Capcom recently posted sales projections for a handful of its forthcoming titles, estimating a global total of 1.5 million sales for Dragon’s Dogma.
Some were a little shocked by this, given that just a couple of months ago Dragon’s Dogma producer Hideaki Itsuno reportedly said he thought it could sell 10 million.
But he didn’t. He said he wanted it to. As far as actual expectations go, he was confident of Dragon’s Dogma selling over 1 million in Japan, which would probably amount to about 2 million worldwide.
So it’s not that big a drop. Arguably not really a drop at all.
But it’s still too high.
For Dragon’s Dogma to sell as much as 1.5 million worldwide it would need at least one of the following two things:
a) For there to be a buzz about it.
b) For it to be really good.
It has neither.
If you’re a hardcore game, in particular if you’re a Capcom fan, and you spend a lot of time on the internet then you might be under the impression that Dragon’s Dogma is a pretty big deal. But the rest of the world doesn’t think so.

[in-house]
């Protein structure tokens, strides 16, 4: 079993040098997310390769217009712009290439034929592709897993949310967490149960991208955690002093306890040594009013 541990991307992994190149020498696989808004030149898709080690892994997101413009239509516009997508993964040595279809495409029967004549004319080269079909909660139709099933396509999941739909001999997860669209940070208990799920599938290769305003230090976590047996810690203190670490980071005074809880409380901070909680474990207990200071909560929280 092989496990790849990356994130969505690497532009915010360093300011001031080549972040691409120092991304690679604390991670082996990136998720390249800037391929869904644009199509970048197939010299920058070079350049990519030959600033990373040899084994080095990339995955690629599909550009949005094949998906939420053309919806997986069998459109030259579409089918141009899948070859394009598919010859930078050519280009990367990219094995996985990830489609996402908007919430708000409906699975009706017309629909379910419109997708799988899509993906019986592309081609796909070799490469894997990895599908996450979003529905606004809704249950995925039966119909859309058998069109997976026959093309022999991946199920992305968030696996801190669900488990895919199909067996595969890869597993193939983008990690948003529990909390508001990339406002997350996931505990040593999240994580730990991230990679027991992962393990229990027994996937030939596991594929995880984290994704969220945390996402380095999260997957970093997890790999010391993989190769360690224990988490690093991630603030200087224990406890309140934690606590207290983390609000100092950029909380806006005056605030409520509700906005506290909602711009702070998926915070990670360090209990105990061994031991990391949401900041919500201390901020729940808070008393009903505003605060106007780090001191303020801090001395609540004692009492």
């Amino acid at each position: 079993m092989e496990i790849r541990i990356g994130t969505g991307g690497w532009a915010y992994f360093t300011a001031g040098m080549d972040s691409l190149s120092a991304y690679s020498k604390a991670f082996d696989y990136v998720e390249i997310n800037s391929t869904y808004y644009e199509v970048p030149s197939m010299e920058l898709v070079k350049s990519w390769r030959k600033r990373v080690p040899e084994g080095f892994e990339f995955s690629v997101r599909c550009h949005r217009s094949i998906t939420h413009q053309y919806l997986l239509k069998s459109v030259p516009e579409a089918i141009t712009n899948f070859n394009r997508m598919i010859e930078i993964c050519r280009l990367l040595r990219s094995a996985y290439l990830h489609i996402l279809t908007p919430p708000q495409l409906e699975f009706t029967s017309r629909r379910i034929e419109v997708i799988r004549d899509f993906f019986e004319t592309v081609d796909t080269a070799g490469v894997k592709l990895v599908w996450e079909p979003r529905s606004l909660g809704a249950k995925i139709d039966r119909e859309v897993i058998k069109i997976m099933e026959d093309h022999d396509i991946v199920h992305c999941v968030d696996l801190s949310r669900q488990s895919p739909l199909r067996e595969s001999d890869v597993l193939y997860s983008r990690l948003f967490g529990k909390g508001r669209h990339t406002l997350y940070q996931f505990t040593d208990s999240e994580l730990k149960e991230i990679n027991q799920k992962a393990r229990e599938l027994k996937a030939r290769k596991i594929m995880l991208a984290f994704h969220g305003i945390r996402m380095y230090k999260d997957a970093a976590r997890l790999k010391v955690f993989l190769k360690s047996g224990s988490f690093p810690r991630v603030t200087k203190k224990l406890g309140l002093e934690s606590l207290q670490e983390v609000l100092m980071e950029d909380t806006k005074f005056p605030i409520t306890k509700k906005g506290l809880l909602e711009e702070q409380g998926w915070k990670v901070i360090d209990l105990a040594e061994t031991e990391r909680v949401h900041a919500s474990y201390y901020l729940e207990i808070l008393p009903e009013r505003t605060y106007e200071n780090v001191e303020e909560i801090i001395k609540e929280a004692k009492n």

Running a quick comparison between Dragon’s Dogma, Dark Souls and Kingdoms Of Amalur on Google Insights shows that it’s getting searched for way less than either of those two comparable titles.
A lack of pre-release buzz needn’t be the end of the world, though. Good games can come out of nowhere, selling well on the back of positive reviews and strong word-of-mouth.
But Dragon’s Dogma’s not going to get that either.
It’s not going to review as well as either Dark Souls or Kingdoms Of Amalur – I gave it a 6/10 in X360 – and simply isn’t good enough to generate much word of mouth
Dark Souls has managed 1.5 million global sales so far and Kingdoms Of Amalur: Reckoning 1.1 million. So I’d be surprised if Dragon’s Dogma manages 1 million worldwide, never mind in Japan.
Even if the Resident Evil 6 demo boosts its sales significantly, expect to see the pre-owned section of your local game emporium bursting with copies of Dragon’s Dogma within a week or two of release.